When you gotta go, you gotta go
(NB! This news report will not be updated. Support and guidance for students and co-workers are continuously updated at insidan.liu.se/corona)
When healthcare is given priority, other goods get stuck in transport. At the same time, we have to be extra conscientious about hygiene, while folk are returning to campus in increasing numbers. The result – shortages of consumables, and closed toilets.
We take toilet paper, soap and paper towels for granted. Until the day they’re not there. Then we’re really in deep water. And we have to start closing toilets to make sure the limited supplies we do have are enough.
“All through the spring, we’ve been worried about having enough consumables for the toilets”, says Sofie Alexandersson, head of the Cleaning Services Office. “It’s also true for cleaning agents and disposable gloves. Things have become slightly easier, but it’s still the case that everyone who does not absolutely have to be on campus must stay at home.”
The supply problems have several causes. Swedish manufacturers are working as fast as they can, but the healthcare sector has been given priority for these items. Import and export restrictions have led to many goods getting stuck in the Port of Gothenburg. At the same time, people are worried about becoming infected, and the demands placed on hygiene and cleaning have increased.
“And we can’t just buy any paper in the shops”, says Sofie Alexandersson. “It has to fit the holders we have. The idea has been raised that people bring their own toilet paper to campus. But we’re worried that this will lead to blockages. Different types of paper have different fibres, and if you flush the wrong type of paper, it can cause blockages. So we said: ‘No – don’t bring your own paper to campus!’”
The Cleaning Services Office has increased the frequency of cleaning in the toilets and in other areas where there is a large risk of infection spreading. The personnel change also gloves often to reduce the risk. This also causes an increase in the consumption of supplies.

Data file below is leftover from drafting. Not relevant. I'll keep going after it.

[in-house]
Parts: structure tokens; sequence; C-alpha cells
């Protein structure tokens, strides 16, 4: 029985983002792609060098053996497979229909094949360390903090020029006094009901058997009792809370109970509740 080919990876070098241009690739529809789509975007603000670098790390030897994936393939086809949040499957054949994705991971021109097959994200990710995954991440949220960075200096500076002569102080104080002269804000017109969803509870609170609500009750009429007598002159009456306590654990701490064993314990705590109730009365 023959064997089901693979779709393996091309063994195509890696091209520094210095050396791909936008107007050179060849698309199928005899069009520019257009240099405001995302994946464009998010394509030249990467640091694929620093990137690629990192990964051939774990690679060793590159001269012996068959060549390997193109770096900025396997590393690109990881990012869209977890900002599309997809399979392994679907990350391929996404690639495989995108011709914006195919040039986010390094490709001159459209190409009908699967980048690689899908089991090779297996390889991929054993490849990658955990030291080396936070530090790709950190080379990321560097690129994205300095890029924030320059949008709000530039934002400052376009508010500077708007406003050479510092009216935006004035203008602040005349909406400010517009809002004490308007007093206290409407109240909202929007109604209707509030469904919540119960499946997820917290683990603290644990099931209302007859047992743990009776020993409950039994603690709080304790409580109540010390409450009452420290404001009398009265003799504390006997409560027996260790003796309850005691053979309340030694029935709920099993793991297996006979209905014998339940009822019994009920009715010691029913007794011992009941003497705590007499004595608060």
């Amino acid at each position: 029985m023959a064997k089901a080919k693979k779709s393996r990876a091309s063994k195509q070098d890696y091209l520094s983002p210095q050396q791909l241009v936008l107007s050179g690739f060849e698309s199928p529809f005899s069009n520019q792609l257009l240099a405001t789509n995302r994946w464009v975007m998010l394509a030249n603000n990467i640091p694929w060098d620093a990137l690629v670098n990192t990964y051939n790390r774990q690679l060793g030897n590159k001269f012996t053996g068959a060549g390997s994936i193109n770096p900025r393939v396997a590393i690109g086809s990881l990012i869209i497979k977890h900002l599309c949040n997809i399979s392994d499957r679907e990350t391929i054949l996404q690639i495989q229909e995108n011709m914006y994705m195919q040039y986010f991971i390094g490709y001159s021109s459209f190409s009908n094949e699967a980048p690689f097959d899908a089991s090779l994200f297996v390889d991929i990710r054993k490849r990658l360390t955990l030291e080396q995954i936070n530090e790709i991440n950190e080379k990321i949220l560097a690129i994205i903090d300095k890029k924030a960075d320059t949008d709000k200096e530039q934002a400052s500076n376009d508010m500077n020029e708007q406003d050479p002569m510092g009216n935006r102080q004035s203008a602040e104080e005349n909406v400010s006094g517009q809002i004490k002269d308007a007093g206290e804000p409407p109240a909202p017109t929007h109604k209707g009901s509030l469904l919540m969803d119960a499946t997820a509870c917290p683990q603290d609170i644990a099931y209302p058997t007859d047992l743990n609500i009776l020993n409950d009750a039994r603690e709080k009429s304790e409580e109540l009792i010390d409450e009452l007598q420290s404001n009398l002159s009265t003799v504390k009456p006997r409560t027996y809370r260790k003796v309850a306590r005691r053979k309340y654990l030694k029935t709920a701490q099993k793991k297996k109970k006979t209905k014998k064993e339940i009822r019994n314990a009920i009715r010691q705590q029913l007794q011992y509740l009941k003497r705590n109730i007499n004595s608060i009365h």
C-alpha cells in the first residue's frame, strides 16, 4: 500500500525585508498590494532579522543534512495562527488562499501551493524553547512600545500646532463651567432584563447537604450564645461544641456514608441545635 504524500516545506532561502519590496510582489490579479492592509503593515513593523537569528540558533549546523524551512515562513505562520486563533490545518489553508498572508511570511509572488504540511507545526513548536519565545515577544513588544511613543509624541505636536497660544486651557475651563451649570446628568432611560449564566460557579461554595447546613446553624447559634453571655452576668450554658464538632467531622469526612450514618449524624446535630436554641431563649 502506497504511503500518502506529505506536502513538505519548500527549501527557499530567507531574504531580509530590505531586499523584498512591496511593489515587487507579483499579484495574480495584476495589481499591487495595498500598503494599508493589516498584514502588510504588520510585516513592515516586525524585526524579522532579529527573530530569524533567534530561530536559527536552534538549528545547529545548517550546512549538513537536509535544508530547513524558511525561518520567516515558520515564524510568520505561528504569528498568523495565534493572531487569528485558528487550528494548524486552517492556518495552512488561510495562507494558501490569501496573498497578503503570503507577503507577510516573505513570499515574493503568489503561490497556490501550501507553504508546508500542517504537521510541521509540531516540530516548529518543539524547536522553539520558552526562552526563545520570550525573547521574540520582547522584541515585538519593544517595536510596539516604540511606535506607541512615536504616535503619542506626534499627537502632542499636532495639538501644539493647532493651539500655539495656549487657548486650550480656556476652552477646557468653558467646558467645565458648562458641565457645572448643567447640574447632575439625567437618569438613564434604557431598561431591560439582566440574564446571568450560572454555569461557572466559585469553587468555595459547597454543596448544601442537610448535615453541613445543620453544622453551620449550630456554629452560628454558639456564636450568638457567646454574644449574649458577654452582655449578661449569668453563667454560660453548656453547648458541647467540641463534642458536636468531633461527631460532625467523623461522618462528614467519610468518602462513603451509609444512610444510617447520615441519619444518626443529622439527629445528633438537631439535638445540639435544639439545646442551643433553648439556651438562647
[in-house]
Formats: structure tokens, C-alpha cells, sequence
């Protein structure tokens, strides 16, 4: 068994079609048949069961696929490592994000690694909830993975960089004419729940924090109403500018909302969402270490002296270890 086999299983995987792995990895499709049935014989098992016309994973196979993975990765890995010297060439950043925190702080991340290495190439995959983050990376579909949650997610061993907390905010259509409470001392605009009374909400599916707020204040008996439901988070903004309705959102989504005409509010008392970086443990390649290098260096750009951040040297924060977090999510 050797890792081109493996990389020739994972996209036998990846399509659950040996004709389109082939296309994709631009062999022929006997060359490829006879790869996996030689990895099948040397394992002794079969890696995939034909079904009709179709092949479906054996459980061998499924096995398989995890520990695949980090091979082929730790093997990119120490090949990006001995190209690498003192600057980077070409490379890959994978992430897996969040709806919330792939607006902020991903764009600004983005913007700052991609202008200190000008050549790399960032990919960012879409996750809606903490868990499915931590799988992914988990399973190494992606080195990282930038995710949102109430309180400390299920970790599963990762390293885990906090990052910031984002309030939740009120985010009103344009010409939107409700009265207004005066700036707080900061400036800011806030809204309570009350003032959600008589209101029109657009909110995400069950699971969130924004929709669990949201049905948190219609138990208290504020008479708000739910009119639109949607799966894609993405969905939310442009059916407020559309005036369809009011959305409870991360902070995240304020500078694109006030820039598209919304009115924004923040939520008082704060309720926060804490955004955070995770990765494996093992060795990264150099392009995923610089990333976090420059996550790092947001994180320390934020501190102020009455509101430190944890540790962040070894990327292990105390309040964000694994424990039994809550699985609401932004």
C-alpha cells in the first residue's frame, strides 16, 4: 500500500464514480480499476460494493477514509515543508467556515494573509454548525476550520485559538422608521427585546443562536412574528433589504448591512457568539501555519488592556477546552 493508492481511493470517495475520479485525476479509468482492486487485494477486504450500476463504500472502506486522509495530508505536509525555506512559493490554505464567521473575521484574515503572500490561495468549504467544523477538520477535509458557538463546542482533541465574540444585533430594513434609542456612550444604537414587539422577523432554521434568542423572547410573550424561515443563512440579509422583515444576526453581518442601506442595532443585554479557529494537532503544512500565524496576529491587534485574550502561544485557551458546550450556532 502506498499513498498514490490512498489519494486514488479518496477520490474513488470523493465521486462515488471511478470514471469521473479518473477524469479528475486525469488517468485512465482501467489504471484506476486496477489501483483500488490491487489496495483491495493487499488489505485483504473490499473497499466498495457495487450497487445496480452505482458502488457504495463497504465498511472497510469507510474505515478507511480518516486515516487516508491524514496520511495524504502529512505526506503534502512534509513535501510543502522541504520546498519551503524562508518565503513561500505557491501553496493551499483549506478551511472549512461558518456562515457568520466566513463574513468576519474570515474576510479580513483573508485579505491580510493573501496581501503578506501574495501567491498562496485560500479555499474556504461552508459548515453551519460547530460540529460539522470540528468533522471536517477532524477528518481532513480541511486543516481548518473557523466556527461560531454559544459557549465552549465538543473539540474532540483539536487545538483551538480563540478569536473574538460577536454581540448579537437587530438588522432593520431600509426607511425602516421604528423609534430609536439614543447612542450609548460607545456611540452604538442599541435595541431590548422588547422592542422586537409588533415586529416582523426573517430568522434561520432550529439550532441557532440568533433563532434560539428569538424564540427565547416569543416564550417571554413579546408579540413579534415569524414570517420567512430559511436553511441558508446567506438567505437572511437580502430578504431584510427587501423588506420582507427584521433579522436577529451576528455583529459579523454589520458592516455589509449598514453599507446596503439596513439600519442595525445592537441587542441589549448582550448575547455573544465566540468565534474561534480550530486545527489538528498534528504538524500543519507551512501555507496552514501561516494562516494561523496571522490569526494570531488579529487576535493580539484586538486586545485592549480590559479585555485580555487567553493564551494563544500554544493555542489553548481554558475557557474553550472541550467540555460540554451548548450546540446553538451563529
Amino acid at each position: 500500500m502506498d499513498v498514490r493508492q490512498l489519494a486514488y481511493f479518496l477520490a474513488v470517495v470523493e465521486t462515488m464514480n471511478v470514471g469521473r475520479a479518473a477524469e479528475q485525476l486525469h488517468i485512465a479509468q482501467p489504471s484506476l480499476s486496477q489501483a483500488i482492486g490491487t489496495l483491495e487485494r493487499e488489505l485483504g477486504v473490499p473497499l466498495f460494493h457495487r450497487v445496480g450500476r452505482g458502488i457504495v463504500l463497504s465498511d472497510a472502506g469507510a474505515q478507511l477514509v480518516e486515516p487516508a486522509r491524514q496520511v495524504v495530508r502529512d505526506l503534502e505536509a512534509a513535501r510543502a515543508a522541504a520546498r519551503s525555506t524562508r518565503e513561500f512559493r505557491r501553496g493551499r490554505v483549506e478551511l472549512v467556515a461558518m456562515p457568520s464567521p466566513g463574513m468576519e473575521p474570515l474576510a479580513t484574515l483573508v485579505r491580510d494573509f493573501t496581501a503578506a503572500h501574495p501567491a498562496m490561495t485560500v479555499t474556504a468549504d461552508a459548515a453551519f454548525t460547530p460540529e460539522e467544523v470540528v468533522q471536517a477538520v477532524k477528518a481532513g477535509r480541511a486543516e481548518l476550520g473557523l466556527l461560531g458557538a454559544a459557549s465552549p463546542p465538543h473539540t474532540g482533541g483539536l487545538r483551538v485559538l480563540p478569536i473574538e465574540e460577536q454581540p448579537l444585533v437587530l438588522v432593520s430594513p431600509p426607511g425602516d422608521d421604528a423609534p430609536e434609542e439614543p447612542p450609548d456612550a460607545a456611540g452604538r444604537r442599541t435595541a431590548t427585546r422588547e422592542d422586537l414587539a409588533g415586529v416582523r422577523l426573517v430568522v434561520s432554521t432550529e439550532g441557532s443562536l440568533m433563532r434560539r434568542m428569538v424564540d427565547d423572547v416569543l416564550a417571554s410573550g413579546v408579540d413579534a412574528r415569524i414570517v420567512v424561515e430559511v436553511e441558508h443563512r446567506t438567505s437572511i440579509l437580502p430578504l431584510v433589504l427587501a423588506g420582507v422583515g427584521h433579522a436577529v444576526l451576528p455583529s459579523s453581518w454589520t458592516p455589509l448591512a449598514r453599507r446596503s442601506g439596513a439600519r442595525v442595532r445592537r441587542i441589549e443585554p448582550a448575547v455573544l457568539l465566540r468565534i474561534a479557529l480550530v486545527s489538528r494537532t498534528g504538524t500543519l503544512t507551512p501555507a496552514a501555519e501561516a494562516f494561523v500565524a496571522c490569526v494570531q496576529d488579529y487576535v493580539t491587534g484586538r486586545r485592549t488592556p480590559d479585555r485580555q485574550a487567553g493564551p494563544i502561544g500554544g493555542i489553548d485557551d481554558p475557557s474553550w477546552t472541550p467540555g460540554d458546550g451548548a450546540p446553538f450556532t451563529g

“And we have seen that increasing numbers are finding their way back to campus, both students and co-workers”, says Sofie Alexandersson. “On one occasion, the personnel counted 250 people on a single floor of Studenthuset. This leads to an increased anxiety about the spread of infection among the cleaning personnel.”
Region Östergötland has enquired whether LiU can lend them cleaning personnel, who are urgently needed in the healthcare system.
“But the risk of infection is greater when working in healthcare, and we are keen to keep our personnel healthy”, says Sofie Alexandersson.
Locking toilets and posting a note on the door to explain why has been one way to make the supplies last longer. This has, however, not been enough. Some toilet doors have been unlocked – maybe someone wanted to get access to a personal toilet.
“We have now removed paper and soap from the locked toilets, to have enough for the open toilets. So it’s not a good idea to use the locked toilets”, Sofie Alexandersson.
“The situation has improved”, Sofie Alexandersson continues. “But we still have not got any confirmed deliveries before June. I can’t imagine that the university management has ever discussed or analysed the toilet paper on campus before. But at the moment – it has high priority in our emergency meetings.”
Text: Elisabet Wahrby
Photo: Magnus Johansson och Charlotte Perhammar
Translated by George Farrants
Last updated: 2020-08-25